In terms of exits, there have been few Canadian tech IPOs over the last decade and few M&A exits over $500 million.

However all that changed this year. VC-backed exits are on track to far surpass the 36 last year that totaled $989 million. There have already been 20 VC-backed exits in the first half of 2019 totaling $2.1 billion, with three of the top five from the IT sector.

Companies like Lightspeed and Intelex benefited from sizeable investments that put them on a much more ambitious path. Intelex, for example, secured a $160 million strategic growth investment four years ago.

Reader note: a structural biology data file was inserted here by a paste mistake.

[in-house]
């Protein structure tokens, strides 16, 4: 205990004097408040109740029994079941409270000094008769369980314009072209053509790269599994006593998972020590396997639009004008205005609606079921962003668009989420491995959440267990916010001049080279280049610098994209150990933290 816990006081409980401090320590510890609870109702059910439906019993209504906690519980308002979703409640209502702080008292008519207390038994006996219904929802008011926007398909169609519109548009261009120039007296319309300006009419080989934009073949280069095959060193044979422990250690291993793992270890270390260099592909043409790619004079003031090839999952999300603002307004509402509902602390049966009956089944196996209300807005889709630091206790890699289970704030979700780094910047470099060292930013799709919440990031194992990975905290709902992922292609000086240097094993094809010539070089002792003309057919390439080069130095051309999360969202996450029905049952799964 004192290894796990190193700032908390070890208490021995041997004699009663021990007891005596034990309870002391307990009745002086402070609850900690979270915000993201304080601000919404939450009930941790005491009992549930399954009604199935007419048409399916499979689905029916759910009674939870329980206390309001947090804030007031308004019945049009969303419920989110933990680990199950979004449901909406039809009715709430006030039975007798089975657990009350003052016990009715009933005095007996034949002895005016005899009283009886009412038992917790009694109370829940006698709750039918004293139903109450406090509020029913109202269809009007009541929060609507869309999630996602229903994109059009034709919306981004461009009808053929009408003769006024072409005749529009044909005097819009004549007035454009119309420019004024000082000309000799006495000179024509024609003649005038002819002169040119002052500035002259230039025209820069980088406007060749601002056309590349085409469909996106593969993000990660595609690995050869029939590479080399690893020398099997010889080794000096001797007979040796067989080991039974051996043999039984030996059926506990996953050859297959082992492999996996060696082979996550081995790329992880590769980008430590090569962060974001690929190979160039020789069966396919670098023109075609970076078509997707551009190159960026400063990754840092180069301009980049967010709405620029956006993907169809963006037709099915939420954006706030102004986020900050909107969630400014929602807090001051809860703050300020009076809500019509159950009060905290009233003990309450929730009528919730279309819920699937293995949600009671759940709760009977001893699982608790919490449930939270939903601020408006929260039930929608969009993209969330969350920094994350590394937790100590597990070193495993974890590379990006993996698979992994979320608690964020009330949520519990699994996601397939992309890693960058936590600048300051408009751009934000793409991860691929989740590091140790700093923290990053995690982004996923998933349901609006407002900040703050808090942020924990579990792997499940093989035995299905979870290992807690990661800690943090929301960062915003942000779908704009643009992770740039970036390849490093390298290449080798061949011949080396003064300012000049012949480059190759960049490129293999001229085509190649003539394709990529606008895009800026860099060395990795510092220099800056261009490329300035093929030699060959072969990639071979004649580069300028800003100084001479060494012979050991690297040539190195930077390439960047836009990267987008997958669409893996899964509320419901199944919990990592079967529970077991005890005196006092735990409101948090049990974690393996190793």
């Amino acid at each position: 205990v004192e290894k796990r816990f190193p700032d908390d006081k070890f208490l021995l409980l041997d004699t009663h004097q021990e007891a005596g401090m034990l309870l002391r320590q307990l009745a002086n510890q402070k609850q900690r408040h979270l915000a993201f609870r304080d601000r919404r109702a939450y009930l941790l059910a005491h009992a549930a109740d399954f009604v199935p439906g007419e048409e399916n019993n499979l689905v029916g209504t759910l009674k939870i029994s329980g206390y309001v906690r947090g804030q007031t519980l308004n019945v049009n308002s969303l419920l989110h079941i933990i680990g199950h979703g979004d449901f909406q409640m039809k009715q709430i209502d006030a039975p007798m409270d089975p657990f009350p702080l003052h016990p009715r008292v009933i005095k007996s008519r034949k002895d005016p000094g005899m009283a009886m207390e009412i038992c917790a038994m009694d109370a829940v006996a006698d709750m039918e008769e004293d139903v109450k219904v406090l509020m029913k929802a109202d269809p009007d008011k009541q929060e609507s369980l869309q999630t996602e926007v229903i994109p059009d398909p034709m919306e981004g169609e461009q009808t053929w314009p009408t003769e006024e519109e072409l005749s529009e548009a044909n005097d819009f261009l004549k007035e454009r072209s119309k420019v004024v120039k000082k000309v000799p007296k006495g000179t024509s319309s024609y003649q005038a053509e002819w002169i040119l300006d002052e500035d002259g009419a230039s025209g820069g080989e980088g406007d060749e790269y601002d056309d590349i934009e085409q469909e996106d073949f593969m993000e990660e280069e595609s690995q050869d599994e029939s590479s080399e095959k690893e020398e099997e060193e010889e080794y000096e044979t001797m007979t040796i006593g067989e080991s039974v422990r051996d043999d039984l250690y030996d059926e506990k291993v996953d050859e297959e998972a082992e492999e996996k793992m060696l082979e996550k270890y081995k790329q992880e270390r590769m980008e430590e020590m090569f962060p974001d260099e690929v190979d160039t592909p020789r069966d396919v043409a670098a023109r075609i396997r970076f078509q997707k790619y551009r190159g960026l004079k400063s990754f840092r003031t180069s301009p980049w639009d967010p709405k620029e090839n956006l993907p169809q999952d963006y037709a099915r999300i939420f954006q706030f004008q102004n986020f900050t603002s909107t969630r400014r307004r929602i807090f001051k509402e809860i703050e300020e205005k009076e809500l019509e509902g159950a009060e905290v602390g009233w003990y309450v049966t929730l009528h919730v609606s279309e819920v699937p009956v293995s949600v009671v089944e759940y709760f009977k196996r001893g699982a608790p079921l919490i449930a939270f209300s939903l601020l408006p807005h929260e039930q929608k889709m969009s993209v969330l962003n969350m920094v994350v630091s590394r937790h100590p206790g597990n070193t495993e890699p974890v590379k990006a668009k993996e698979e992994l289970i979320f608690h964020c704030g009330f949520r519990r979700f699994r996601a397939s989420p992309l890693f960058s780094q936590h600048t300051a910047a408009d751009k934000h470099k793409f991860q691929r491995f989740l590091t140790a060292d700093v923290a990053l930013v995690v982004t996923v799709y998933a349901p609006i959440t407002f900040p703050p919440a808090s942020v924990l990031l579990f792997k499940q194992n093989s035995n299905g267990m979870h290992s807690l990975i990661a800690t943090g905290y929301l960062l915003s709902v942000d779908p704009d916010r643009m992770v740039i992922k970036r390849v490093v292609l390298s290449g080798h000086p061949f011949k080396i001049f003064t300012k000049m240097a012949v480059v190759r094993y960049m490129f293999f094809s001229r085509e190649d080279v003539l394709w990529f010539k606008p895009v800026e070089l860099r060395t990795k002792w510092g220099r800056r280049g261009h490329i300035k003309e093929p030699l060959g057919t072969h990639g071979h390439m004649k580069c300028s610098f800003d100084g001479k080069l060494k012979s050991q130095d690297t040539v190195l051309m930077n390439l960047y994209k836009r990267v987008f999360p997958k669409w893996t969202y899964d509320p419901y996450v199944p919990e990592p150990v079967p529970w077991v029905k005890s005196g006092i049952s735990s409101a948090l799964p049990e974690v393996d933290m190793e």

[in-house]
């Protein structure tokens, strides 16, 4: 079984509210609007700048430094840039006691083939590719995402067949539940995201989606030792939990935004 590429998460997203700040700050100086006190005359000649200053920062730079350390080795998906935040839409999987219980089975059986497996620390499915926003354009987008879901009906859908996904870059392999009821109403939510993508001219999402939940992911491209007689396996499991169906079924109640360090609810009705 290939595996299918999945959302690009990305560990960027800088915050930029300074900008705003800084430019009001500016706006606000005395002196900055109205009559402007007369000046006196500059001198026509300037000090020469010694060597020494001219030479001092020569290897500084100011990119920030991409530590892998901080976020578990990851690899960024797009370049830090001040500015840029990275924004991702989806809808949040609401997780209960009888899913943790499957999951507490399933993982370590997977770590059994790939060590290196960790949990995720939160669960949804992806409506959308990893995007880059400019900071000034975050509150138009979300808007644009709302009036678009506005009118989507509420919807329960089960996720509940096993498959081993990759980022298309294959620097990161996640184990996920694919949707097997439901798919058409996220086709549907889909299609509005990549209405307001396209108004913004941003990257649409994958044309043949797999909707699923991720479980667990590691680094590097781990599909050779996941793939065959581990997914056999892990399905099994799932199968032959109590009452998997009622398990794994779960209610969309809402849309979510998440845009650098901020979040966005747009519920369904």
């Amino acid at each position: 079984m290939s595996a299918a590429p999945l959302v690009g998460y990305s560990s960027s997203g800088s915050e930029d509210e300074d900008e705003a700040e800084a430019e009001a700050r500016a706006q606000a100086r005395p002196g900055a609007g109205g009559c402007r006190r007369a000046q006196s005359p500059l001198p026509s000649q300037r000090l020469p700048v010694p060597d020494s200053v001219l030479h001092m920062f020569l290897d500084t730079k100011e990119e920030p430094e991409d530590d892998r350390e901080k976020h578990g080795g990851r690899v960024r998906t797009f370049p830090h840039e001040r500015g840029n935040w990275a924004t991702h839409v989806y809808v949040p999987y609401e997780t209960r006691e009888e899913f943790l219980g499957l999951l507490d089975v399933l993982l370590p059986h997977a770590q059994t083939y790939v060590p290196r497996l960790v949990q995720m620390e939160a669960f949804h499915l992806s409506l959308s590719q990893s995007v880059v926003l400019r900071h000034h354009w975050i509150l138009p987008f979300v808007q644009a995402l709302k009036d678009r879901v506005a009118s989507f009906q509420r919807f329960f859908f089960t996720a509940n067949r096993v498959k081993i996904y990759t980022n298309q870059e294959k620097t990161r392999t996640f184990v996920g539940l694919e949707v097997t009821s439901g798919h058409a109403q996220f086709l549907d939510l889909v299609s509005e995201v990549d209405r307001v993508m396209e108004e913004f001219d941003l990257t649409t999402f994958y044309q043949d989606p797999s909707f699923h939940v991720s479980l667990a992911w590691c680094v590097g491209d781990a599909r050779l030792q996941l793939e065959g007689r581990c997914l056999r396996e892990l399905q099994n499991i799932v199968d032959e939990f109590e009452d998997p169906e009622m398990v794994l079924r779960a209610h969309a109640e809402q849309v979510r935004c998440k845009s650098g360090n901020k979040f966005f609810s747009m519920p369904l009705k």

That level of funding gives tech companies much more breathing room to focus on scale than a $5 or $10 million infusion would. In the first half of 2019, the top three disclosed Canadian VC investment deals were all over $100 million, and the top ten over $50 million. More than half of those deals were in the tech sector.

Being backed by a well-funded institutional investor means reaping other benefits, as well.

When a startup is bootstrapping with modest funds, the board might consist of some very smart people, but they do not always have the same depth of experience as the investor who helped successfully scale numerous other companies. Having an experienced VC executive bring their playbook and sit on the board of directors is an invaluable resource.

With the pool of money growing in Canada - both from domestic and foreign sources - we expect to see more Canadian tech companies going for the kind of scale typically more common in the United States.